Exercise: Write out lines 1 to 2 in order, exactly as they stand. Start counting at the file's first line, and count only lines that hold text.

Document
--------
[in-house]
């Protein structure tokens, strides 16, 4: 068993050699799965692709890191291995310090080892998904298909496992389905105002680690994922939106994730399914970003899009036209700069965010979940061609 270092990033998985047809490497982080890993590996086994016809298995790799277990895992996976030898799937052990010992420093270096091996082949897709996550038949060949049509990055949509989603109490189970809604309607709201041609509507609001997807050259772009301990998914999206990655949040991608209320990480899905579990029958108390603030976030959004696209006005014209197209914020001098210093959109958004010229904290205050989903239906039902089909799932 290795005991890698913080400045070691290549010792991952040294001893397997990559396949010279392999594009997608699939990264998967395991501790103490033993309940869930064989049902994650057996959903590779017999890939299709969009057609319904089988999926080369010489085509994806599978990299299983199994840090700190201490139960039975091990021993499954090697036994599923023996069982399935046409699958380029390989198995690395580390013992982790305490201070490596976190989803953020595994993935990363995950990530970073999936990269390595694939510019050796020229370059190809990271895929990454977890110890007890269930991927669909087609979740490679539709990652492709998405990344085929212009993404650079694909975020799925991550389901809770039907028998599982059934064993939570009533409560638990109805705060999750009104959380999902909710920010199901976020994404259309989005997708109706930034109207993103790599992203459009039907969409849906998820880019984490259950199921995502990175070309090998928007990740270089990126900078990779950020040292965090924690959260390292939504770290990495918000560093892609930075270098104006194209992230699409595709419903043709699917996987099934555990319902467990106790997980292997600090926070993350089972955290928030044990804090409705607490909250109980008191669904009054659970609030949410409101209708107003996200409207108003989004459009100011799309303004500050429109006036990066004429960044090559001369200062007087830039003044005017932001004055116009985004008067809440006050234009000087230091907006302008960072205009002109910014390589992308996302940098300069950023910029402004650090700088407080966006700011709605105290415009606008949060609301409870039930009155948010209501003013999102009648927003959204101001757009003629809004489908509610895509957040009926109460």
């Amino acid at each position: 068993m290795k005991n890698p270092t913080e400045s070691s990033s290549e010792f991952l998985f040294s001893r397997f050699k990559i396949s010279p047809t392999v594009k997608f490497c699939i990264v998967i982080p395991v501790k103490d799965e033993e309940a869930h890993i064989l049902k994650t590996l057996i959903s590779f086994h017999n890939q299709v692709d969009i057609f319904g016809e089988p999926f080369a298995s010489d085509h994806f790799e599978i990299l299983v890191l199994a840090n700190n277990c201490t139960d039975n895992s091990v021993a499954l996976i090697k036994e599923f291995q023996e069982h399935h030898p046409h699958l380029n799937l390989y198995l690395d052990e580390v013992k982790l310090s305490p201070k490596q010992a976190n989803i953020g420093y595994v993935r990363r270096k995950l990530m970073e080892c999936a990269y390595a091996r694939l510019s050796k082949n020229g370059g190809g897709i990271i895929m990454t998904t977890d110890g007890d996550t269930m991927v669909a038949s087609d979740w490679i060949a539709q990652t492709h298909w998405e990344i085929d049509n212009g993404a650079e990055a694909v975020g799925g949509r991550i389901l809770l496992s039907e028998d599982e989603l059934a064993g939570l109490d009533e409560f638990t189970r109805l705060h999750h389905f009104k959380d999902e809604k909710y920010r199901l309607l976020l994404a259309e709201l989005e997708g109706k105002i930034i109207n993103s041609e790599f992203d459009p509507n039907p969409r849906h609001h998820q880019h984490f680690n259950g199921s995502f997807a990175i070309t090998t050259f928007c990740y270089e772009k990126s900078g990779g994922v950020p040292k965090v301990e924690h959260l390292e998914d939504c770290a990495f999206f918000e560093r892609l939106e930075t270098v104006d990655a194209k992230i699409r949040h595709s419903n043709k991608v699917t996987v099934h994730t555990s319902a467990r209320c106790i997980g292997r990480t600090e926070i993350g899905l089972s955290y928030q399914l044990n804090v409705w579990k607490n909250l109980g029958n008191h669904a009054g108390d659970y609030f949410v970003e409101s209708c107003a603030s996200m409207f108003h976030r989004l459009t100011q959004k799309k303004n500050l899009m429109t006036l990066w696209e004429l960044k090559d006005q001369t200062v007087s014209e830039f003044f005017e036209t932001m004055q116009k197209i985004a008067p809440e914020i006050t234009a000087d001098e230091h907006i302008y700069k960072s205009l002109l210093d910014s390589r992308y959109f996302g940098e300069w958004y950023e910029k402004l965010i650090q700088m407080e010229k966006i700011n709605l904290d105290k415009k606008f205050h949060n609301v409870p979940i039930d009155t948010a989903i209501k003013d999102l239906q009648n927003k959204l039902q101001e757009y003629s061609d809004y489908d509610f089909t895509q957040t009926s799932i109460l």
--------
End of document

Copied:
[in-house]
């Protein structure tokens, strides 16, 4: 068993050699799965692709890191291995310090080892998904298909496992389905105002680690994922939106994730399914970003899009036209700069965010979940061609 270092990033998985047809490497982080890993590996086994016809298995790799277990895992996976030898799937052990010992420093270096091996082949897709996550038949060949049509990055949509989603109490189970809604309607709201041609509507609001997807050259772009301990998914999206990655949040991608209320990480899905579990029958108390603030976030959004696209006005014209197209914020001098210093959109958004010229904290205050989903239906039902089909799932 290795005991890698913080400045070691290549010792991952040294001893397997990559396949010279392999594009997608699939990264998967395991501790103490033993309940869930064989049902994650057996959903590779017999890939299709969009057609319904089988999926080369010489085509994806599978990299299983199994840090700190201490139960039975091990021993499954090697036994599923023996069982399935046409699958380029390989198995690395580390013992982790305490201070490596976190989803953020595994993935990363995950990530970073999936990269390595694939510019050796020229370059190809990271895929990454977890110890007890269930991927669909087609979740490679539709990652492709998405990344085929212009993404650079694909975020799925991550389901809770039907028998599982059934064993939570009533409560638990109805705060999750009104959380999902909710920010199901976020994404259309989005997708109706930034109207993103790599992203459009039907969409849906998820880019984490259950199921995502990175070309090998928007990740270089990126900078990779950020040292965090924690959260390292939504770290990495918000560093892609930075270098104006194209992230699409595709419903043709699917996987099934555990319902467990106790997980292997600090926070993350089972955290928030044990804090409705607490909250109980008191669904009054659970609030949410409101209708107003996200409207108003989004459009100011799309303004500050429109006036990066004429960044090559001369200062007087830039003044005017932001004055116009985004008067809440006050234009000087230091907006302008960072205009002109910014390589992308996302940098300069950023910029402004650090700088407080966006700011709605105290415009606008949060609301409870039930009155948010209501003013999102009648927003959204101001757009003629809004489908509610895509957040009926109460």